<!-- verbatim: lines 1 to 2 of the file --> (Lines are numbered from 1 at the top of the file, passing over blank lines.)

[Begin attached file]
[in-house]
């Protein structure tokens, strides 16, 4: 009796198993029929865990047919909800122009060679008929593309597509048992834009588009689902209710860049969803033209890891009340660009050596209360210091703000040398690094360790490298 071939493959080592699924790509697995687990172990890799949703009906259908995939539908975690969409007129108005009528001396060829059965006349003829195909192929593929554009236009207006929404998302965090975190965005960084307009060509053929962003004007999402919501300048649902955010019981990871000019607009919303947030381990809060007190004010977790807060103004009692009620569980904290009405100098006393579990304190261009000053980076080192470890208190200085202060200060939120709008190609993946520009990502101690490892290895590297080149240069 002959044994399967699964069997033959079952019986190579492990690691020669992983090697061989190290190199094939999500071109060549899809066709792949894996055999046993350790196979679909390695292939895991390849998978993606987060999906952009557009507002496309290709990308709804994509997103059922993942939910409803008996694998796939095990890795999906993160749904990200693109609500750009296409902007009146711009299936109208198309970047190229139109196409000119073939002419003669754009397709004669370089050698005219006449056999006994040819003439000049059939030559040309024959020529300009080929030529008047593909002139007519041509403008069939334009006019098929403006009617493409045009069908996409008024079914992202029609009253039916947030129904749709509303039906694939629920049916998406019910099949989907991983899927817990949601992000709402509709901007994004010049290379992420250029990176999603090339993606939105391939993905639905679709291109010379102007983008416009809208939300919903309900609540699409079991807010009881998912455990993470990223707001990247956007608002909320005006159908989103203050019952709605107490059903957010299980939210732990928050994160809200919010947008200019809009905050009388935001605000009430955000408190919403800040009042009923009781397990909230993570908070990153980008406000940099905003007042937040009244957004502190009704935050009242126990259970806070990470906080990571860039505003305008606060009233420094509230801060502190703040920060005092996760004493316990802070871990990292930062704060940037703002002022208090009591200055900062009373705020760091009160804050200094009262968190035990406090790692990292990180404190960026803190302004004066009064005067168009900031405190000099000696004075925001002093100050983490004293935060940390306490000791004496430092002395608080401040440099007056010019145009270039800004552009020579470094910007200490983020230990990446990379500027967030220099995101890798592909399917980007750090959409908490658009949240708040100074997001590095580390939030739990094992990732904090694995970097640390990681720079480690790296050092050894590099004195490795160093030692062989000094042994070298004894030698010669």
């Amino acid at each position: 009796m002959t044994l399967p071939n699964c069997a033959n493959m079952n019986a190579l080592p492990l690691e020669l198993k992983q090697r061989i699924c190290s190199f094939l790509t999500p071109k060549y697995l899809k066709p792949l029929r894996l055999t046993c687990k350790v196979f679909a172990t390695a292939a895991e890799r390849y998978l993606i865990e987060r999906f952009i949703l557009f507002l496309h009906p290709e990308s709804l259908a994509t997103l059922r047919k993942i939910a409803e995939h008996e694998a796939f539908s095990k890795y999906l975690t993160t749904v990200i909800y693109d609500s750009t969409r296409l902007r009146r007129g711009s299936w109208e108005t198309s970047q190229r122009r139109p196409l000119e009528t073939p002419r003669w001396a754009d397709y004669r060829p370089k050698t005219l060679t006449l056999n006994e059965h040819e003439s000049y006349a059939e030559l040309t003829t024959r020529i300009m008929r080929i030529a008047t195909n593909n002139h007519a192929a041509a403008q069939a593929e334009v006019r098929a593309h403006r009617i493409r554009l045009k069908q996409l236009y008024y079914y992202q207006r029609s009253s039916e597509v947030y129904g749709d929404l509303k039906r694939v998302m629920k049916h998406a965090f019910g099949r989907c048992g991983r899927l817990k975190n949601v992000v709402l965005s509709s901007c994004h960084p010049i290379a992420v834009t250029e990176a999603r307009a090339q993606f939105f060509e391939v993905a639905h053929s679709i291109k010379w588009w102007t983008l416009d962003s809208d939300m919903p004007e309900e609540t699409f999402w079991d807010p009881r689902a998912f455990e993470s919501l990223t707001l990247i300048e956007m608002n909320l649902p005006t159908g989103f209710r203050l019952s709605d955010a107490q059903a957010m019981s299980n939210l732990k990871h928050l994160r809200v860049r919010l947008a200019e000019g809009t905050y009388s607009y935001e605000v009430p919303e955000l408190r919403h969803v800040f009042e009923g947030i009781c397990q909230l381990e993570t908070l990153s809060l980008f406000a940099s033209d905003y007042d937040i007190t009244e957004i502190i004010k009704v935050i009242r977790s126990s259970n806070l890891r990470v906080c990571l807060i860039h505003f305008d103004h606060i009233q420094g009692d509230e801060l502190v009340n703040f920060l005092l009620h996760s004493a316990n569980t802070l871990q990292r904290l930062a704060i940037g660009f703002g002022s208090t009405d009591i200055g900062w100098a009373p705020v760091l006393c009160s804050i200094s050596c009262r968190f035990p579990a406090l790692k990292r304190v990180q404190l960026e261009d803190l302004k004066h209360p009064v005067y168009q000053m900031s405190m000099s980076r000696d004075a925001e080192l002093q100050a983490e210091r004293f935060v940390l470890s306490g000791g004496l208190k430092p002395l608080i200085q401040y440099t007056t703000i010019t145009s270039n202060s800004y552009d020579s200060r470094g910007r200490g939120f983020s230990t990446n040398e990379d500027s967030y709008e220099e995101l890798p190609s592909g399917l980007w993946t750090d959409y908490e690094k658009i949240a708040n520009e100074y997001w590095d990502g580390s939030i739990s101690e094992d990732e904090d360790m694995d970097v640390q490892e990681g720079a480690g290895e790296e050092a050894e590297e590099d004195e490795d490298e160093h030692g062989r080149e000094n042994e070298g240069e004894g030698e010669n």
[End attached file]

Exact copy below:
[in-house]
């Protein structure tokens, strides 16, 4: 009796198993029929865990047919909800122009060679008929593309597509048992834009588009689902209710860049969803033209890891009340660009050596209360210091703000040398690094360790490298 071939493959080592699924790509697995687990172990890799949703009906259908995939539908975690969409007129108005009528001396060829059965006349003829195909192929593929554009236009207006929404998302965090975190965005960084307009060509053929962003004007999402919501300048649902955010019981990871000019607009919303947030381990809060007190004010977790807060103004009692009620569980904290009405100098006393579990304190261009000053980076080192470890208190200085202060200060939120709008190609993946520009990502101690490892290895590297080149240069 002959044994399967699964069997033959079952019986190579492990690691020669992983090697061989190290190199094939999500071109060549899809066709792949894996055999046993350790196979679909390695292939895991390849998978993606987060999906952009557009507002496309290709990308709804994509997103059922993942939910409803008996694998796939095990890795999906993160749904990200693109609500750009296409902007009146711009299936109208198309970047190229139109196409000119073939002419003669754009397709004669370089050698005219006449056999006994040819003439000049059939030559040309024959020529300009080929030529008047593909002139007519041509403008069939334009006019098929403006009617493409045009069908996409008024079914992202029609009253039916947030129904749709509303039906694939629920049916998406019910099949989907991983899927817990949601992000709402509709901007994004010049290379992420250029990176999603090339993606939105391939993905639905679709291109010379102007983008416009809208939300919903309900609540699409079991807010009881998912455990993470990223707001990247956007608002909320005006159908989103203050019952709605107490059903957010299980939210732990928050994160809200919010947008200019809009905050009388935001605000009430955000408190919403800040009042009923009781397990909230993570908070990153980008406000940099905003007042937040009244957004502190009704935050009242126990259970806070990470906080990571860039505003305008606060009233420094509230801060502190703040920060005092996760004493316990802070871990990292930062704060940037703002002022208090009591200055900062009373705020760091009160804050200094009262968190035990406090790692990292990180404190960026803190302004004066009064005067168009900031405190000099000696004075925001002093100050983490004293935060940390306490000791004496430092002395608080401040440099007056010019145009270039800004552009020579470094910007200490983020230990990446990379500027967030220099995101890798592909399917980007750090959409908490658009949240708040100074997001590095580390939030739990094992990732904090694995970097640390990681720079480690790296050092050894590099004195490795160093030692062989000094042994070298004894030698010669």